Obituary: George C. Scott

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The Independent Culture
WHEN TREVOR Howard died the obituaries were certain that he was a great actor; I imagine the same is now being said of George C. Scott.

Both had exuberant personalities to be subdued in the cause of their craft, to which they were dedicated despite a reputation for roistering - which in Scott's case was coupled with a refusal to suffer fools gladly; both had to settle for an indifferent box-office following, but with a massive regard from reviewers and their peers, in a category uneasily slotted between star, leading man and character actor. It isn't a new category: it once suited Walter Huston, the finest actor of his generation, because despite his looks and bearing he was over-age by Hollywood standards.

Scott came along when looks and age mattered less, but when he played Mr Rochester to Susannah York's Jane Eyre (in 1971) he lacked both the glowering handsomeness and sexual tension - that wasn't in his armoury - which Orson Welles brought to the role; but the magnetism which Jane described was vividly present.

Scott brought an excitement with him when he first appeared in films in the late Fifties and early Sixties - as the suave, arrogant attorney in Anatomy of a Murder (1959), as the razor-sharp speculator in The Hustler (1962), as the placid yet irascible Scotland Yard man in The List of Adrian Messenger (1963), above all as the obtuse, self-satisfied Pentagon general, Buck Turgidson, in Stanley Kubrick's Dr Strangelove (1964).

There was an intensity, a sense of energy being held in (Jose Ferrer, directing him on stage, noted "a concentrated fury, a sense of inner rage"): he could pause, dull-eyed till ready, when the rasp of a voice could give vent to ironic whisper or demonic shout. His reading of a line was always individual, inevitable and often humorous.

This last quality was something found in those Scott credited with teaching him his job - watching Tracy, Cagney, Robinson, Muni (even, at one time) and Bette Davis ("my bloody idol"); if other players of Scott's generation had remarked upon it they do not seem to find it within themselves (or only spuriously, as when Kirk Douglas flashes his dimple).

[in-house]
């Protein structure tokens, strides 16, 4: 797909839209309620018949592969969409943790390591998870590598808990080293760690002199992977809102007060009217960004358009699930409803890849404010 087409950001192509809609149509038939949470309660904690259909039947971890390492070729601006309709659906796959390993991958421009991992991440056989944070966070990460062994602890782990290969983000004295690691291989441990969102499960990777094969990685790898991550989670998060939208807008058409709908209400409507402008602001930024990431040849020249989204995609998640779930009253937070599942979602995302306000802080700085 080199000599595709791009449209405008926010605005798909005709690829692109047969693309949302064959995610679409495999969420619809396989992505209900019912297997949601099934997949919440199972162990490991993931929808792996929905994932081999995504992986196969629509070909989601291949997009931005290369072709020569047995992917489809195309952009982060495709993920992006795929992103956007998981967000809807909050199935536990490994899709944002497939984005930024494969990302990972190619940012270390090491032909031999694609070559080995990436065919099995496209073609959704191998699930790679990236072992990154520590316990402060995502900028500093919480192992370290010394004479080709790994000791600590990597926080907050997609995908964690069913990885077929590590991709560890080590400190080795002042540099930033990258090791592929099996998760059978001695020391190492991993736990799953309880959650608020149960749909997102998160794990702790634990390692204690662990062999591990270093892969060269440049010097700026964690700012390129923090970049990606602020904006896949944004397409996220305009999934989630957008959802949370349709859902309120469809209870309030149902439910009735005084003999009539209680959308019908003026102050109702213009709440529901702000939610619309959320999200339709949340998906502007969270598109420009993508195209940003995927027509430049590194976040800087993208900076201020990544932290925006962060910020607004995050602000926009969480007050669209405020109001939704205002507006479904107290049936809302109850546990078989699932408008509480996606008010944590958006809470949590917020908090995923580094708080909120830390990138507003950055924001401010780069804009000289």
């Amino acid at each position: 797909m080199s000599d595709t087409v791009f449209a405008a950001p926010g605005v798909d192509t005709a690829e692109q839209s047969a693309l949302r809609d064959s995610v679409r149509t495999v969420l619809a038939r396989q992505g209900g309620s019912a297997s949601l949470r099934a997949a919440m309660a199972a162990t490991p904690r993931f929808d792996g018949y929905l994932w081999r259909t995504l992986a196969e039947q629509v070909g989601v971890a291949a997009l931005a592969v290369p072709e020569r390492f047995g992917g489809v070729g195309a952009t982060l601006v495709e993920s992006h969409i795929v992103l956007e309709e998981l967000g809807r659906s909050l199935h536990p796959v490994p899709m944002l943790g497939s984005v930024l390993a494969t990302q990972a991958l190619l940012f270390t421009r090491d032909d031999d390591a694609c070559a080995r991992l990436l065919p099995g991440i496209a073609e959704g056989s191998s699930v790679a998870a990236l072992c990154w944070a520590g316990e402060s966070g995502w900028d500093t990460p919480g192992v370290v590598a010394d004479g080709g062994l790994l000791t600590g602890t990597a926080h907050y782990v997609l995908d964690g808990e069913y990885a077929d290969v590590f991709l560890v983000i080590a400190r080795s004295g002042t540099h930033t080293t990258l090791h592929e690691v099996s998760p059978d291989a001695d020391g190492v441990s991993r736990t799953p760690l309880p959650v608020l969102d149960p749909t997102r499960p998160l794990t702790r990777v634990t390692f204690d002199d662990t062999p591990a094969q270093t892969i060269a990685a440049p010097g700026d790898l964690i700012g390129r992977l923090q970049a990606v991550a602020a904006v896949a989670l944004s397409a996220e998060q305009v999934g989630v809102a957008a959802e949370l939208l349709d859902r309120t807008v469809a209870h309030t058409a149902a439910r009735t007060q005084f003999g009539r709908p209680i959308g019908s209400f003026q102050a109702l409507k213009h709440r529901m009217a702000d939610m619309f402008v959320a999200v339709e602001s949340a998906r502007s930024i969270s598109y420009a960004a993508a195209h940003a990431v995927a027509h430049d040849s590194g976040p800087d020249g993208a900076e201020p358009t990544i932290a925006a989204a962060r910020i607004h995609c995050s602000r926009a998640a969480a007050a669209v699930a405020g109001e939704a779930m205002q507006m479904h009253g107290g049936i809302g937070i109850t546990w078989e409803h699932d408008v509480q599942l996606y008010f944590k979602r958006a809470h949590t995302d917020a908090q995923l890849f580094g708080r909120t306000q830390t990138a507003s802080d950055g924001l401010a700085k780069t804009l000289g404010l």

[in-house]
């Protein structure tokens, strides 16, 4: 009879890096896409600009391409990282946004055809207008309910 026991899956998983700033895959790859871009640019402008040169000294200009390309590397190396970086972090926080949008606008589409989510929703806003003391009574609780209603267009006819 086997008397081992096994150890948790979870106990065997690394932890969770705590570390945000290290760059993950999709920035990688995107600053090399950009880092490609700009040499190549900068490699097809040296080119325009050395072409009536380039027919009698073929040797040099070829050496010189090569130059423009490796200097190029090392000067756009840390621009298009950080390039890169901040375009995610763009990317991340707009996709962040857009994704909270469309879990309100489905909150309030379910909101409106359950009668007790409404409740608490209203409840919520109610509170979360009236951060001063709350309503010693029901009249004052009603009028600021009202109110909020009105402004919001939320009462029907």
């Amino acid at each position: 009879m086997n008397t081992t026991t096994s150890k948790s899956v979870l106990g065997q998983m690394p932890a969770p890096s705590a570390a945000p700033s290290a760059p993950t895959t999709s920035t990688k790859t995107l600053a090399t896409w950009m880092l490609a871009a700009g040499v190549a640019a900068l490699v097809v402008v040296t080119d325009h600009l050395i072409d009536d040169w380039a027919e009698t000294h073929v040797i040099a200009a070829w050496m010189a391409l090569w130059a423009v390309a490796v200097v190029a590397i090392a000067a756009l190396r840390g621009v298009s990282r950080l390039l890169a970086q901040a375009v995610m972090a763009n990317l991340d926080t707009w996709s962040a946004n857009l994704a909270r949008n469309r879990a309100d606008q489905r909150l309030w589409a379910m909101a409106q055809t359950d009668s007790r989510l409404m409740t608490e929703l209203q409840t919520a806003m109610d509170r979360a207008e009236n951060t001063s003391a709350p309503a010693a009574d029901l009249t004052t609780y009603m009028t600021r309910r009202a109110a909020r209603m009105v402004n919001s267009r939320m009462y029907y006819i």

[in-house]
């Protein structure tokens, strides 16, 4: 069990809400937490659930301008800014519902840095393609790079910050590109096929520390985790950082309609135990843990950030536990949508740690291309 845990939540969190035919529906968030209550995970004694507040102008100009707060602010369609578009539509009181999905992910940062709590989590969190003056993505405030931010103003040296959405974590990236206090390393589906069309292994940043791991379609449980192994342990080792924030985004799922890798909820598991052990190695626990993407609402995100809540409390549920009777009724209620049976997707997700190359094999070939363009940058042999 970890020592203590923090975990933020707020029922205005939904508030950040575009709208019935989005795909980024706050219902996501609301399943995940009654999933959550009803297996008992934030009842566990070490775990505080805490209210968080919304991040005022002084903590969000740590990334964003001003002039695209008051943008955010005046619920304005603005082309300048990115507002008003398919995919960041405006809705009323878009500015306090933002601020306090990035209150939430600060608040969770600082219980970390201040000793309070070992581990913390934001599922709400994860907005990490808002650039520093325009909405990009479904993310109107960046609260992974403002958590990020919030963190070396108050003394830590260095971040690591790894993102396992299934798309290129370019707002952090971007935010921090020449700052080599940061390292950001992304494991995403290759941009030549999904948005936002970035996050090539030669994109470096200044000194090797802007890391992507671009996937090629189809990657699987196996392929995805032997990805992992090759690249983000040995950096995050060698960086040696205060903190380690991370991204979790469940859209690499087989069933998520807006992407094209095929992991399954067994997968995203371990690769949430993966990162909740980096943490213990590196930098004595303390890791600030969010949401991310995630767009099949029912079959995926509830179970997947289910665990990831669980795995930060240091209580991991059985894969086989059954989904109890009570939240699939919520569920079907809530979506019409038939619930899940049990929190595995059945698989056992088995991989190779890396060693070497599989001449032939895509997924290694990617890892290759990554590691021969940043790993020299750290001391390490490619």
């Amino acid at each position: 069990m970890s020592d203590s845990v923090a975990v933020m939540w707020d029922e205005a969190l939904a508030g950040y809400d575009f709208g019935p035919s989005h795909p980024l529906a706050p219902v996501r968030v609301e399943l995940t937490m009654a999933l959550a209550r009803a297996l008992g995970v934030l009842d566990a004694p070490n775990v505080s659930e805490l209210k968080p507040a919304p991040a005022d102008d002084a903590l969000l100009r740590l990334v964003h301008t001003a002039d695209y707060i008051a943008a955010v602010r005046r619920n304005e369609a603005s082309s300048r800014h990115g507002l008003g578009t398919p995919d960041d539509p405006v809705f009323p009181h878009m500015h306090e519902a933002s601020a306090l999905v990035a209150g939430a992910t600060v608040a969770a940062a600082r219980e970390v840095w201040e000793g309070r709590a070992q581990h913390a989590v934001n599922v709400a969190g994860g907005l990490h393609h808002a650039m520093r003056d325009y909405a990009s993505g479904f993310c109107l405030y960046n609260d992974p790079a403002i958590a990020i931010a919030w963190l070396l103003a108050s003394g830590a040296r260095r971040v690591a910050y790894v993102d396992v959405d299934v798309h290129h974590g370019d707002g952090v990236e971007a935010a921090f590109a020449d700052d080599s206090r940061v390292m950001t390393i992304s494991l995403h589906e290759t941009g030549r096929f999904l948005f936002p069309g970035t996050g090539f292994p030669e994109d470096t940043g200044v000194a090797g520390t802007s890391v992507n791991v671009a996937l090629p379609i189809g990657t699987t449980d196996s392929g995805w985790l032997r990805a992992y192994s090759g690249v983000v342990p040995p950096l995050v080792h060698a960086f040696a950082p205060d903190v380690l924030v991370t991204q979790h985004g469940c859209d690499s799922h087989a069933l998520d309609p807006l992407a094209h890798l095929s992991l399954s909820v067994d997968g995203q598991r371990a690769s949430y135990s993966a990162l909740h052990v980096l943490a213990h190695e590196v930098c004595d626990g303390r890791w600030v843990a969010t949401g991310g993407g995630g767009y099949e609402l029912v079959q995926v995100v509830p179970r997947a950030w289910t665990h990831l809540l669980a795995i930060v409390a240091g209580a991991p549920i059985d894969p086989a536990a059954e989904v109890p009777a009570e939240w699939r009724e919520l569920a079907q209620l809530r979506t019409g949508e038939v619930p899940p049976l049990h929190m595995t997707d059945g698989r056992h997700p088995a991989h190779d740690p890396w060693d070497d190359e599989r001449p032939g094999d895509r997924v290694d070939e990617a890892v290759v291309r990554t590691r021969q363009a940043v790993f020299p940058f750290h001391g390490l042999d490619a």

He once commented that his acting was geared not only to humanity and to the character he was playing but also to "the guy out there in row ten, watching yourself and judging yourself". He had intended becoming a journalist till he took the lead in The Winslow Boy at university. He attended the University of Missouri School of Journalism, Columbia after four years in the US Marine Corps, 1945-49. (Born in Wise, a coal town, in Virginia, he was raised in Detroit.)

After five years odd-jobbing and in repertory, in Toledo, Washington DC and Ontario, he played Richard III in New York, in Joseph Papp's Shakespeare Festival season, and the following year, 1958, he made his movie debut, in The Hanging Tree, as a psychopathic hellfire preacher.

Stardom came in the Sixties, culminating in 1970 with an Oscar for Patton, in which he played the eponymous wartime general (the film was issued in Britain as Patton - Lust for Glory). It was not long after he had publicly castigated the Academy on that particular rat-race, and the Oscar remains in the Academy's vaults; when Scott's then wife, the actress Colleen Dewhurst (who shared two of his five marriages), accepted another award for Patton from the New York Film Critics, she remarked that it was the only award worth winning.

Few of his subsequent films were worthy of his talent. Exceptions would be Paddy Chayevsky's The Hospital (1972) and Paul Schrader's Hardcore (1979), both demanding roles, both requiring a softer side of Scott's abilities, respectively as an overworked surgeon and a proud, religious man trying to discover why his daughter has taken to making porno movies; and he gave a witty rendering of the two roles - boxing promoter and Broadway director - in Movie Movie (1978).

He returned to the stage - Death of a Salesman, Present Laughter - and worked much in television. Two of such telemovies were released to the British cinema - Oliver Twist (1982, with Scott as Fagin) and A Christmas Carol (1984). They passed here almost unnoticed, but John Leonard, the tough critic of New York Magazine, recorded: "As Scrooge, Scott is wonderful. His is not only a Scrooge for all time . . . it renders obsolete all the other Scrooges the movies and television have evoked."

Had Scott kept a scrapbook, much of it would have read like that.

George Campbell Scott, actor: born Wise, Virginia 18 October 1927; five times married (three sons, two daughters); died Westlake, California 23 September 1999.

David Shipman died 22 April 1996

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